Airway obstruction due to decreased airway diameter and increased incidence of mucus plugs has not been directly observed in asthma exacerbation. We studied the changes in the inner diameter of the airway (Din) and the frequency of mucus plugs by airway generation in patients with asthma exacerbation. We compared these patients to those in a stable phase using high-resolution computed tomography (HRCT).
Thirteen patients with asthma were studied by HRCT during asthma exacerbation and in a stable period. The HRCT study was performed on patients who could safely hold their breath for a short while in a supine position 1 hour after initial treatment for asthma exacerbation. Using a curved multiplanar reconstruction (MPR) software, we reconstructed the longitudinal airway images and the images exactly perpendicular to the airway axis to measure the Din and mucus plugs from the second- (segmental) to sixth-generation bronchi in all segments of the lungs.The ratios of Din (exacerbation/stable) were 0.91(P = 0.016), 0.88 (P = 0.002), 0.83 (P = 0.001), 0.80 (P = 0.001), and 0.87 (NS) in the second-, third-, fourth-, fifth-, and sixth-generation bronchi, respectively. The percentages of airway obstruction due to mucus plugs were notably higher in the fourth- and fifth-generation bronchi (17.9%/18.1% in stable phase and 43.2%/45.9% in the exacerbation phase, respectively) than in the other generations of bronchi.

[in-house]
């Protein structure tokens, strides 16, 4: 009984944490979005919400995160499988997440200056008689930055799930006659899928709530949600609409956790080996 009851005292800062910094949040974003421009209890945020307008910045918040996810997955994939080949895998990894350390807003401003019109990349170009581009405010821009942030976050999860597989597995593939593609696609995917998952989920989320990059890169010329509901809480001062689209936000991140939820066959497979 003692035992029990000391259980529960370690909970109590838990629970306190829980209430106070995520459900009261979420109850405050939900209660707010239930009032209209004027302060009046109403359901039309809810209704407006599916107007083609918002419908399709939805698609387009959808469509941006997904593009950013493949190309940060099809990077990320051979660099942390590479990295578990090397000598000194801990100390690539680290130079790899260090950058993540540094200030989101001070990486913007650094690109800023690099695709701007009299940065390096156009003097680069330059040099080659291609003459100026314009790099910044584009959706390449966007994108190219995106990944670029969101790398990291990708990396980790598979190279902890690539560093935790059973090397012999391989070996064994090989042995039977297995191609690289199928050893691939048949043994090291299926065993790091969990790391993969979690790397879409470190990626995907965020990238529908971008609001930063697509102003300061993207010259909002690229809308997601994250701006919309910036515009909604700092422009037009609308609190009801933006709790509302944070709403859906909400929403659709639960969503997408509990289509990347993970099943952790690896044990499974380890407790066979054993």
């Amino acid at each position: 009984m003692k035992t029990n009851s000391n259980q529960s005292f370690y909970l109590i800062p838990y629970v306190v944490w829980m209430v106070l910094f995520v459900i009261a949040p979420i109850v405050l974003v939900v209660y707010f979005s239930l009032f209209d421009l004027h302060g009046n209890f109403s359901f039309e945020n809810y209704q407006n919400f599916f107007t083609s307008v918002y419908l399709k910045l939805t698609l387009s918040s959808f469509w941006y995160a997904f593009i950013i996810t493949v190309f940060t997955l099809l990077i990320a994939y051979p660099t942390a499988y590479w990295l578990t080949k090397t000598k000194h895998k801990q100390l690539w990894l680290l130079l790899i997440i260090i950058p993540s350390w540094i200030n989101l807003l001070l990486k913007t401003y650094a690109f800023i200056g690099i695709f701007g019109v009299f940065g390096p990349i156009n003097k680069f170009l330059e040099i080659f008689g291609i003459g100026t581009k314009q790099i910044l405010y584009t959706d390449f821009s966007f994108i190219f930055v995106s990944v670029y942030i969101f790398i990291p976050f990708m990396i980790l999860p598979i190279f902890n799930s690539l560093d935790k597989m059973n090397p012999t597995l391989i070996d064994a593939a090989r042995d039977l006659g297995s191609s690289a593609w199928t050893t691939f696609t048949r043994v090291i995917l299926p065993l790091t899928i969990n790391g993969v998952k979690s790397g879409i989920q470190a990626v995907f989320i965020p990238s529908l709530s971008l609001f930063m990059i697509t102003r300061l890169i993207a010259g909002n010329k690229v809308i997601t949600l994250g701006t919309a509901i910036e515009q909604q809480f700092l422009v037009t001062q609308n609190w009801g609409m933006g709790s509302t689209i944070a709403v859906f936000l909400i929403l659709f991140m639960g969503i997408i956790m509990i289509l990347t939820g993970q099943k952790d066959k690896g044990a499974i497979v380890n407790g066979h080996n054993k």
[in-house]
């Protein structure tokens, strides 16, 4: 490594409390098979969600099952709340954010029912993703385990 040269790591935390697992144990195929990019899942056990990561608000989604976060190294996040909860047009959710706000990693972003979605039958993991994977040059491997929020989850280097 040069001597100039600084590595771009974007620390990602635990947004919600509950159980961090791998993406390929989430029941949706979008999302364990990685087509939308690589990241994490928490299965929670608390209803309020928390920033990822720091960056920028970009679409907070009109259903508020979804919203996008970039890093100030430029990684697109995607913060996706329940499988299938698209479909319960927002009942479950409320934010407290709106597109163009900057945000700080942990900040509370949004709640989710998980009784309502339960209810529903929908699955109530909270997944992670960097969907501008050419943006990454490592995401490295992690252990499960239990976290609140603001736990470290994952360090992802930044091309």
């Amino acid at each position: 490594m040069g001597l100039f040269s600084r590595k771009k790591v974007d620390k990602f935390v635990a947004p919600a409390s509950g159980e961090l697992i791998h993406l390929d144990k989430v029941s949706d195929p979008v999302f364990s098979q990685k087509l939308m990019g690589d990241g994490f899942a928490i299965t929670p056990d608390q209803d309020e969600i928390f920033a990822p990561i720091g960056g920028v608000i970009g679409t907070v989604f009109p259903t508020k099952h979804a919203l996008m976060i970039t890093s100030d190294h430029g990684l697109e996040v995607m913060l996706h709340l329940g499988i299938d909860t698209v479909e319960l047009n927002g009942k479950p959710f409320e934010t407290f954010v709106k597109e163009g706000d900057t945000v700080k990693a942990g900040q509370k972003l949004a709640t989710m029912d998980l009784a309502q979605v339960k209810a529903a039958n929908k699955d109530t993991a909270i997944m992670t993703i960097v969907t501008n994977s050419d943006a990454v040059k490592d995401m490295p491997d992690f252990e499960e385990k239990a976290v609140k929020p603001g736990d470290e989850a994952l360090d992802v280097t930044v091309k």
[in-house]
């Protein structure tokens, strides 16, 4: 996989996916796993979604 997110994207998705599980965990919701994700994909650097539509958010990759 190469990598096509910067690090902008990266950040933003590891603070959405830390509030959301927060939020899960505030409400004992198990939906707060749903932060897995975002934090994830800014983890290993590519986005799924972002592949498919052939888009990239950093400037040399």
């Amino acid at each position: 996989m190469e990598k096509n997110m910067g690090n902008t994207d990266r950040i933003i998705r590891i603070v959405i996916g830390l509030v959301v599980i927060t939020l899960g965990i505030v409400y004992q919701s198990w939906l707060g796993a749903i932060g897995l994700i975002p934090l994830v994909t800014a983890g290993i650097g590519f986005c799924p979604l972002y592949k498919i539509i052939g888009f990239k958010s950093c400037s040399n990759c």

Among the bronchi examined, the fourth- and fifth-generation bronchi were significantly obstructed during asthma exacerbation compared with the stable phase in terms of a decreased airway diameter and mucus plugs.